Mechanism of Semiconductor Nanoparticle Formation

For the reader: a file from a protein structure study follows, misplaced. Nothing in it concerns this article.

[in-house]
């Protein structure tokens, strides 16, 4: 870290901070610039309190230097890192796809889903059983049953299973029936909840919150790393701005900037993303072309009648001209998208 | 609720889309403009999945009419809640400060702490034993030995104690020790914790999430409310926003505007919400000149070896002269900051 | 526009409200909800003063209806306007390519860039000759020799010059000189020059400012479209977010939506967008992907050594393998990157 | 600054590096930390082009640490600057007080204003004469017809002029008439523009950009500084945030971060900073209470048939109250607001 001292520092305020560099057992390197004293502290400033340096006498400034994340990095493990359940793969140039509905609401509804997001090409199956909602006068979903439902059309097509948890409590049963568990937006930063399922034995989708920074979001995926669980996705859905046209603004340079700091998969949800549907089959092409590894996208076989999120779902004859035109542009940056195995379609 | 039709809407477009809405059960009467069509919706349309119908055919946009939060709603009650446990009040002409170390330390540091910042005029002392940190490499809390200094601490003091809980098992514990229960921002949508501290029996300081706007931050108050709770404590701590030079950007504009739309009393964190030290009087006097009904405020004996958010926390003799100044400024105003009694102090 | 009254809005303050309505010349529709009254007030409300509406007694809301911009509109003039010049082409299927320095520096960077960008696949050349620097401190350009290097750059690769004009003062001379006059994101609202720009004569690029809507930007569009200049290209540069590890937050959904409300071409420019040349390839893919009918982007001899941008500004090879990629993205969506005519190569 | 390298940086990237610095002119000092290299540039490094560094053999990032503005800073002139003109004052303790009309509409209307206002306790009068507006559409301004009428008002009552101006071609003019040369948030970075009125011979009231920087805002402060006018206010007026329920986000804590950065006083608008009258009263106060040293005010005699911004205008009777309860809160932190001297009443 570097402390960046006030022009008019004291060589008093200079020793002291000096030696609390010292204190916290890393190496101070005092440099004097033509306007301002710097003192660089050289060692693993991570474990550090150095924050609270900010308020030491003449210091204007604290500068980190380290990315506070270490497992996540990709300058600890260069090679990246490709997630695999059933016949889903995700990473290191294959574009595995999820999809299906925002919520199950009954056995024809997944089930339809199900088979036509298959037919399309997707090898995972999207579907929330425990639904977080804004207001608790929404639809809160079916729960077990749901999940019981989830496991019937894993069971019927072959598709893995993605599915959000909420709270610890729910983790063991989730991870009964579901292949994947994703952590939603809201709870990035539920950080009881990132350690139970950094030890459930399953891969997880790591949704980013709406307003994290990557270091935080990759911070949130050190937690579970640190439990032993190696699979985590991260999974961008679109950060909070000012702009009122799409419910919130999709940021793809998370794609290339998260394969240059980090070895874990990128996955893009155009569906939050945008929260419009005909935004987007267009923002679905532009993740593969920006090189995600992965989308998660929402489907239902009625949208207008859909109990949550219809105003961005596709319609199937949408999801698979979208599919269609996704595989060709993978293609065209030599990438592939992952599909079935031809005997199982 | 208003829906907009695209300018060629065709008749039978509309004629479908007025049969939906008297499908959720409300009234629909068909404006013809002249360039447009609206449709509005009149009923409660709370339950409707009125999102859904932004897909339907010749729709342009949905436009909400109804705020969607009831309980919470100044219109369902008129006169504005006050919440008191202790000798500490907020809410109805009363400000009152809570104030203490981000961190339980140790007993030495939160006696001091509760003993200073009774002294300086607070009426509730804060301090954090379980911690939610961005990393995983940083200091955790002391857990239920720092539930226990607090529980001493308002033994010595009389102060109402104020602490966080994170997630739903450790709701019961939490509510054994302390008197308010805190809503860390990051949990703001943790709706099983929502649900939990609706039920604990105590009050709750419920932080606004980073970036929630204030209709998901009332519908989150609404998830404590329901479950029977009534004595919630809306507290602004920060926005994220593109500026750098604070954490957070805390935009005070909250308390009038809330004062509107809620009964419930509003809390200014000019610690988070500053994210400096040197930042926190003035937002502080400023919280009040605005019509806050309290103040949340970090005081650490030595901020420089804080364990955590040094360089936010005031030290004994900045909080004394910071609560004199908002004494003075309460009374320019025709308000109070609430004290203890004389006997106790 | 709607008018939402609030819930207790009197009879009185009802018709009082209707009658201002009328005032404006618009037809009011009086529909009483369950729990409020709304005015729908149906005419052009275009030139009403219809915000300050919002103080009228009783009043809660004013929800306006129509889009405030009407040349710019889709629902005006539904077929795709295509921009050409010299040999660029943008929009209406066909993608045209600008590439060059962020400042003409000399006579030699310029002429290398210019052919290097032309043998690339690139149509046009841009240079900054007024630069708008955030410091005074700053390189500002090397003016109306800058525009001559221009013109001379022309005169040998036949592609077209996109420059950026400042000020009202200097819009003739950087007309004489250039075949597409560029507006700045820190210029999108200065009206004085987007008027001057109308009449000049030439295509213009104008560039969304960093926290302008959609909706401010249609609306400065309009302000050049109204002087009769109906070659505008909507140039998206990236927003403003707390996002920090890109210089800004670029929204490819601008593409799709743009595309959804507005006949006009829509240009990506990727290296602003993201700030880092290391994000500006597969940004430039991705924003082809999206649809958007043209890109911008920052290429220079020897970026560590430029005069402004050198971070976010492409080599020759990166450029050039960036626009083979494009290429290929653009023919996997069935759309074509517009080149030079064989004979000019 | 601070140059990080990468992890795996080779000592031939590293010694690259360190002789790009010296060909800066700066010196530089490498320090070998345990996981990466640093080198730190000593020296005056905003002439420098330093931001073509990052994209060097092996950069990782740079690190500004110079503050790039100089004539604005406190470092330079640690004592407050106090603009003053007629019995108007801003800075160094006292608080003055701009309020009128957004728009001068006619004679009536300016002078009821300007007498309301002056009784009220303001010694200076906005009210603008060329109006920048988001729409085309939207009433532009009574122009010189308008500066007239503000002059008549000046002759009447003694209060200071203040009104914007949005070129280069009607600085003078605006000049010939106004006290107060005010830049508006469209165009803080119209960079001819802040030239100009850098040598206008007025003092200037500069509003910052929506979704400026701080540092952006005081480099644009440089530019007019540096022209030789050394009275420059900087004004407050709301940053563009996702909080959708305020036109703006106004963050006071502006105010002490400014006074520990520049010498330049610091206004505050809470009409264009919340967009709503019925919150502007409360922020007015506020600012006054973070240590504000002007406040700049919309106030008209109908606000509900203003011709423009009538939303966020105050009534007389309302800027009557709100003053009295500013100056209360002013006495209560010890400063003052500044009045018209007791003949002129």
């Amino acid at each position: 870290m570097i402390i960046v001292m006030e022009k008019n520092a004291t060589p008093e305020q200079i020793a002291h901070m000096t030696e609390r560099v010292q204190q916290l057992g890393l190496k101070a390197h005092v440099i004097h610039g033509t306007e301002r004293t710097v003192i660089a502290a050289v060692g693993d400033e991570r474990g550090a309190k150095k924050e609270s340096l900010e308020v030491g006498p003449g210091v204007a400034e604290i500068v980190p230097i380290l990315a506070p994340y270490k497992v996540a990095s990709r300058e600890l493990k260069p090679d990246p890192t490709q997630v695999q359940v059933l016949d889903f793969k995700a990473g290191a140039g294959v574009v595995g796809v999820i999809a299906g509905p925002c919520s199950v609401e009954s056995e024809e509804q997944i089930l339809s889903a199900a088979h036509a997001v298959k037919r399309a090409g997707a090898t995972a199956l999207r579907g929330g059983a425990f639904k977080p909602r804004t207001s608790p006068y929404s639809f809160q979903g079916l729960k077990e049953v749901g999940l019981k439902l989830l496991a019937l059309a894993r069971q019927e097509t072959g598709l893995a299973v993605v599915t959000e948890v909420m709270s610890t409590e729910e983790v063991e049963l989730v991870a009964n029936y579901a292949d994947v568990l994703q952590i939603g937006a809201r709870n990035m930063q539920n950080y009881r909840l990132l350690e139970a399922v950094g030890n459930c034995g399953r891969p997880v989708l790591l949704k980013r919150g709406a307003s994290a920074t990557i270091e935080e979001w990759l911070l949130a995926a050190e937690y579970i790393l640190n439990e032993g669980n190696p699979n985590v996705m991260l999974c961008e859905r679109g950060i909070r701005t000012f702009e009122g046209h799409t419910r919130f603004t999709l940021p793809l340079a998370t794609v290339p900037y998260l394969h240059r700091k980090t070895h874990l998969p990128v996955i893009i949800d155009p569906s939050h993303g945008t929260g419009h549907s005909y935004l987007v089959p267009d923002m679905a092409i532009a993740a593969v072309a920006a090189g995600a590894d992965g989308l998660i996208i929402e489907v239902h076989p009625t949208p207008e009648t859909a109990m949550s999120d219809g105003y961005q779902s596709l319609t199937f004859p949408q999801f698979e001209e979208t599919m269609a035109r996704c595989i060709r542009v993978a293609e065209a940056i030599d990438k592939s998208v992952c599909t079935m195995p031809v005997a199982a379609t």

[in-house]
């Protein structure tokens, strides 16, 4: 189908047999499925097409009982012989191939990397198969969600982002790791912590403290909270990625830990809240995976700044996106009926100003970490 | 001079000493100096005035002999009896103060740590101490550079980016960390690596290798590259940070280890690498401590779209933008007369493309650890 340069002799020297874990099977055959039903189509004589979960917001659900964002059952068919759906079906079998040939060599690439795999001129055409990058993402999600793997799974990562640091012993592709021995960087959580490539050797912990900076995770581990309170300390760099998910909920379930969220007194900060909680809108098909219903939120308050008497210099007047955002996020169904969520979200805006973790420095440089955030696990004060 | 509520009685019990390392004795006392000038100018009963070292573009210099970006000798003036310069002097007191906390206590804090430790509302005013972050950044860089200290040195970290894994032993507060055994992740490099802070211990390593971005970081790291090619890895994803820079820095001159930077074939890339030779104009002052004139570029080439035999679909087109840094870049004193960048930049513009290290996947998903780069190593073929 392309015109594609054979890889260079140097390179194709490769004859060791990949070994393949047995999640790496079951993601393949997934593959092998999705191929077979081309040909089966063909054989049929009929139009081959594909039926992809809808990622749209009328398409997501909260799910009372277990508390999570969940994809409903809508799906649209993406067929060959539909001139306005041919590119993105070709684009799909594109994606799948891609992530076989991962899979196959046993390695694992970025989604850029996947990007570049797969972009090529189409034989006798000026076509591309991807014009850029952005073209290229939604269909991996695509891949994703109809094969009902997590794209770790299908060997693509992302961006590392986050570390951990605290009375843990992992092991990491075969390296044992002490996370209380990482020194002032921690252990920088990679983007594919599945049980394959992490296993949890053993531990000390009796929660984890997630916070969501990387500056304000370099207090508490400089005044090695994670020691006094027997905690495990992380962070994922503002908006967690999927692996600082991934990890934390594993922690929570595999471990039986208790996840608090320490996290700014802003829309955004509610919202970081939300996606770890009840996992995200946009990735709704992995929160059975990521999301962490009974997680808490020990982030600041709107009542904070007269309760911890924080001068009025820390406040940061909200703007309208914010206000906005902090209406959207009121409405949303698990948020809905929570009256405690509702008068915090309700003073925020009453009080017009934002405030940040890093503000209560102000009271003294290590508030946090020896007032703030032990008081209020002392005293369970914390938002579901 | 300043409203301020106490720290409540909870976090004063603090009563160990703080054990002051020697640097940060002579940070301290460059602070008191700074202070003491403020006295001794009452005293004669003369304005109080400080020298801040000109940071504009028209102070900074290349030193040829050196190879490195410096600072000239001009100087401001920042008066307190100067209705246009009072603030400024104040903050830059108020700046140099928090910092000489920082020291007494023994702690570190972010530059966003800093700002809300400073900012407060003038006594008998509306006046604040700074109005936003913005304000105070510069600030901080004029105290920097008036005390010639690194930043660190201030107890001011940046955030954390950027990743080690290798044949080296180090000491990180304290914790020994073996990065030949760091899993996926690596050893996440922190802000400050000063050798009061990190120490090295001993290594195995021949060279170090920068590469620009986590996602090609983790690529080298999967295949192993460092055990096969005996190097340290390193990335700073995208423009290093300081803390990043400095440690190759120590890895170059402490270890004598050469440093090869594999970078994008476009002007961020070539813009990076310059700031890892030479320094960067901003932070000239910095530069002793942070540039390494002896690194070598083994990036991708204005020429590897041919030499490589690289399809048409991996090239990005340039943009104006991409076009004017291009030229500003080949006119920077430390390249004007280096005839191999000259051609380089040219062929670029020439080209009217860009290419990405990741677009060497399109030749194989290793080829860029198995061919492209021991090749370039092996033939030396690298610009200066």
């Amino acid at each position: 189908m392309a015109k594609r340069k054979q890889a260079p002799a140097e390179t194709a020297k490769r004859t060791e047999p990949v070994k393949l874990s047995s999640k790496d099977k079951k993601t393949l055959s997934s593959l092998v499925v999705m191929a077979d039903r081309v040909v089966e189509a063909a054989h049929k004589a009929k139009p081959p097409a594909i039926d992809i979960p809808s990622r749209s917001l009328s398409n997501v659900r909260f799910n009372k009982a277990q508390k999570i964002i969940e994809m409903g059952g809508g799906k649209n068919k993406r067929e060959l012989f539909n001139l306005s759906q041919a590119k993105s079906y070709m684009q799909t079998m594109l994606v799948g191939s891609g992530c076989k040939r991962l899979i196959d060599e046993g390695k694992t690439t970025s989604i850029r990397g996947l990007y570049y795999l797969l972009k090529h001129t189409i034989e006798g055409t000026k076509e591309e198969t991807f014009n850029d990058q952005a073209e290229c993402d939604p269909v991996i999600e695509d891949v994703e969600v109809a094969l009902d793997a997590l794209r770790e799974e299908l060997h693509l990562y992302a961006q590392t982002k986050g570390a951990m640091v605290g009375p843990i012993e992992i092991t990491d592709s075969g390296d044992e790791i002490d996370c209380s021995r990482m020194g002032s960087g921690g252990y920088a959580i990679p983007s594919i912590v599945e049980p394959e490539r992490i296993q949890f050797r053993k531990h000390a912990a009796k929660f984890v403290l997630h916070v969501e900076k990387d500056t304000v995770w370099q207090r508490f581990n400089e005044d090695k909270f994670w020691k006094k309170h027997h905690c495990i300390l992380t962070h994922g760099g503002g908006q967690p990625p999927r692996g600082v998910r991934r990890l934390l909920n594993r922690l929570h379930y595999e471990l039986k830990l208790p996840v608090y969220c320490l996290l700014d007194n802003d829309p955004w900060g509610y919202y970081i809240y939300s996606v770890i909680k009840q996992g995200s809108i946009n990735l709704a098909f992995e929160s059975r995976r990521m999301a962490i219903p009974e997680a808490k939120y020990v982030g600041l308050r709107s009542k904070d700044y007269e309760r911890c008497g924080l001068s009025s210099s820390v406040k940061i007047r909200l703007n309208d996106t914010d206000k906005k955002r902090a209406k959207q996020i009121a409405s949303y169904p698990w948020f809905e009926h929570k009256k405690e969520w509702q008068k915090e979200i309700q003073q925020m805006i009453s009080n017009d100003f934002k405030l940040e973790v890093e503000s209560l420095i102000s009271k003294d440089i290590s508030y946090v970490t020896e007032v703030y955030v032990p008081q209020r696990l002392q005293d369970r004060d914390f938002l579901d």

As discussed in Section 2, at the first stage of thin film deposition, the formation of embryos takes place, which depends on the temperature, chemical nature, structure, and clearness of the substrate surface [202]. In particular, the presence of steps on the substrate surface induces an increase in the embryo concentration at these steps. It has also been shown [211] that the curvature and stress at a rough or even disordered surface, strongly affect reaction rates at solid interface as they create different environments at different reaction sites. The sequential vapor deposition of two materials, which have been used for preparation of CdSe nanocluster layers, has been also applied for nonepi-taxial growth of nano-sized metallic clusters embedded in insulating matrix. Several assumptions have been previously mentioned for the mechanism of the metal nanoparticle formation. It has been assumed [186] that the existing valleys of the thin film a-Si:H surface support clustering of Mo and W. Also, the cluster formation at most of the transition and noble metals on insulator has been attributed [196] to the large difference of surface energies. The partial wetting character of Ga with respect to SiOx has been considered [190] as responsible for the formation of liquid Ga nano-clusters on the "smooth" surface of SiOx ultra-thin films. The cross-sectional electron micrograph of SiOx/CdSe multilayers have shown [95, 96] that when in the SiOx/Ga MLs the ultra-thin metal layers are replaced by CdSe semiconductor layers, the latter is continuous rather than "island" type. However, when the SiOx (GeS2, ZnSe) surface is "rough," CdSe particle formation takes place, as the spatial distribution of nanoparticles follows the surface morphology of the SiOx (GeS2) films. This implies that different mechanisms should be responsible for the metal and semiconductor nanoparticle formation. Obviously, the assumption for difference of surface energies cannot explain deposition of continuous CdSe layers on a relatively "smooth" surface and discontinuous ones on a relatively "rough" surface. In addition, one could not expect the same partial wetting character of CdSe with respect to SiOx, GeS2, and ZnSe.